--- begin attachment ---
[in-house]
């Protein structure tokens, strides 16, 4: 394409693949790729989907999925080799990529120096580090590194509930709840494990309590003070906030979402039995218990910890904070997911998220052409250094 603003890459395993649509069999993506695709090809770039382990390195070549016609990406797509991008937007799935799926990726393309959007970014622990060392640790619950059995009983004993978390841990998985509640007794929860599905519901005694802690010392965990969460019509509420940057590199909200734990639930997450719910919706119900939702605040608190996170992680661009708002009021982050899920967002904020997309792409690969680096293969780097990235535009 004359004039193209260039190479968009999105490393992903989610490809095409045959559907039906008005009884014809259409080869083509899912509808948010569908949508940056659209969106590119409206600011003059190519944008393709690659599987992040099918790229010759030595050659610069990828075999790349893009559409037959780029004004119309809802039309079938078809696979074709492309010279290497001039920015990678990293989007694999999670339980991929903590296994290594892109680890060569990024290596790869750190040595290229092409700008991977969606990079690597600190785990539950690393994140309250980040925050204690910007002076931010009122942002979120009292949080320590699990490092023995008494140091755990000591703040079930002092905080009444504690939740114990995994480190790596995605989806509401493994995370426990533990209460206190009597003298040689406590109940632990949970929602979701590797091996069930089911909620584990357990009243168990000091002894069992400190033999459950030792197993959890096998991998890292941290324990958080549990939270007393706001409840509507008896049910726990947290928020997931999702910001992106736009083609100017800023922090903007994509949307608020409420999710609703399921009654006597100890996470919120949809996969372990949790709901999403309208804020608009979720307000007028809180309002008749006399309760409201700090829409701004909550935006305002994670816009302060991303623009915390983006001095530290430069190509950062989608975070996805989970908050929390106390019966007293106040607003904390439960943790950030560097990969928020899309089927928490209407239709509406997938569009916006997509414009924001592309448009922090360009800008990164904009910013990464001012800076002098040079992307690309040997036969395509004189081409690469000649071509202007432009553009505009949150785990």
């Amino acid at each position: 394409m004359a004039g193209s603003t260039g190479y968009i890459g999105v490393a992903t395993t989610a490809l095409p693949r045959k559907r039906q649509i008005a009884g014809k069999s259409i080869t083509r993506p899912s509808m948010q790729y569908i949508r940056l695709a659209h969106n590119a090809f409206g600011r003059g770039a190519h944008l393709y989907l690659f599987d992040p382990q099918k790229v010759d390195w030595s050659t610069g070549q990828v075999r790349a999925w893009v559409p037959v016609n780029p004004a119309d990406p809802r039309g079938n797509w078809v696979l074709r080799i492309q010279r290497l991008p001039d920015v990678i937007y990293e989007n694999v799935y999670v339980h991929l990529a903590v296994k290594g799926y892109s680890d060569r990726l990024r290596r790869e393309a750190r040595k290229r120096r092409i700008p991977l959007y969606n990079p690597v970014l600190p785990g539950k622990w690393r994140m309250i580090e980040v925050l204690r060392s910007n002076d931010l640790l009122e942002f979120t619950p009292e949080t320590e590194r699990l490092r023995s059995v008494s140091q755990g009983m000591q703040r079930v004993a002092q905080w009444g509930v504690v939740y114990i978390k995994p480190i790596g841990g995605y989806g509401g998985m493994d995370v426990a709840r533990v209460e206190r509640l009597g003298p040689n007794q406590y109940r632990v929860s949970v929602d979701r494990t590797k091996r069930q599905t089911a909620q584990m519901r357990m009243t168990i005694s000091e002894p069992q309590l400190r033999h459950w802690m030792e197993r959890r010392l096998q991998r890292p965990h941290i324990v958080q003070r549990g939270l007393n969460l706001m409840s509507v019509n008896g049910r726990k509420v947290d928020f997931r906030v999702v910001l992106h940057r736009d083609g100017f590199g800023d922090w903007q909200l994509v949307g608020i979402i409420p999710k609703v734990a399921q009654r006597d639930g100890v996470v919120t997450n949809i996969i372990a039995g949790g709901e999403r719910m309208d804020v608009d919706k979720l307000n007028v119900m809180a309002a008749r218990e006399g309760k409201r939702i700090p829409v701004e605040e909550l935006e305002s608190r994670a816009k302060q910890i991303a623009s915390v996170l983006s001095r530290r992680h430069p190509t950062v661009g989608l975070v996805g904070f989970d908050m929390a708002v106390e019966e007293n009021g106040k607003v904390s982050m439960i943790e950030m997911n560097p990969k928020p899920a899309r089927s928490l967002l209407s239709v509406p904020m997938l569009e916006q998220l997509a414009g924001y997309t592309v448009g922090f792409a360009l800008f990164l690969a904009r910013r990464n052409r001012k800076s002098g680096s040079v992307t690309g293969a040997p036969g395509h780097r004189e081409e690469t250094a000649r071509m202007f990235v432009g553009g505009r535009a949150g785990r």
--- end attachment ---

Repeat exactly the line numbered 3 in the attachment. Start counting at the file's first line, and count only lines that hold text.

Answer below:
């Amino acid at each position: 394409m004359a004039g193209s603003t260039g190479y968009i890459g999105v490393a992903t395993t989610a490809l095409p693949r045959k559907r039906q649509i008005a009884g014809k069999s259409i080869t083509r993506p899912s509808m948010q790729y569908i949508r940056l695709a659209h969106n590119a090809f409206g600011r003059g770039a190519h944008l393709y989907l690659f599987d992040p382990q099918k790229v010759d390195w030595s050659t610069g070549q990828v075999r790349a999925w893009v559409p037959v016609n780029p004004a119309d990406p809802r039309g079938n797509w078809v696979l074709r080799i492309q010279r290497l991008p001039d920015v990678i937007y990293e989007n694999v799935y999670v339980h991929l990529a903590v296994k290594g799926y892109s680890d060569r990726l990024r290596r790869e393309a750190r040595k290229r120096r092409i700008p991977l959007y969606n990079p690597v970014l600190p785990g539950k622990w690393r994140m309250i580090e980040v925050l204690r060392s910007n002076d931010l640790l009122e942002f979120t619950p009292e949080t320590e590194r699990l490092r023995s059995v008494s140091q755990g009983m000591q703040r079930v004993a002092q905080w009444g509930v504690v939740y114990i978390k995994p480190i790596g841990g995605y989806g509401g998985m493994d995370v426990a709840r533990v209460e206190r509640l009597g003298p040689n007794q406590y109940r632990v929860s949970v929602d979701r494990t590797k091996r069930q599905t089911a909620q584990m519901r357990m009243t168990i005694s000091e002894p069992q309590l400190r033999h459950w802690m030792e197993r959890r010392l096998q991998r890292p965990h941290i324990v958080q003070r549990g939270l007393n969460l706001m409840s509507v019509n008896g049910r726990k509420v947290d928020f997931r906030v999702v910001l992106h940057r736009d083609g100017f590199g800023d922090w903007q909200l994509v949307g608020i979402i409420p999710k609703v734990a399921q009654r006597d639930g100890v996470v919120t997450n949809i996969i372990a039995g949790g709901e999403r719910m309208d804020v608009d919706k979720l307000n007028v119900m809180a309002a008749r218990e006399g309760k409201r939702i700090p829409v701004e605040e909550l935006e305002s608190r994670a816009k302060q910890i991303a623009s915390v996170l983006s001095r530290r992680h430069p190509t950062v661009g989608l975070v996805g904070f989970d908050m929390a708002v106390e019966e007293n009021g106040k607003v904390s982050m439960i943790e950030m997911n560097p990969k928020p899920a899309r089927s928490l967002l209407s239709v509406p904020m997938l569009e916006q998220l997509a414009g924001y997309t592309v448009g922090f792409a360009l800008f990164l690969a904009r910013r990464n052409r001012k800076s002098g680096s040079v992307t690309g293969a040997p036969g395509h780097r004189e081409e690469t250094a000649r071509m202007f990235v432009g553009g505009r535009a949150g785990r």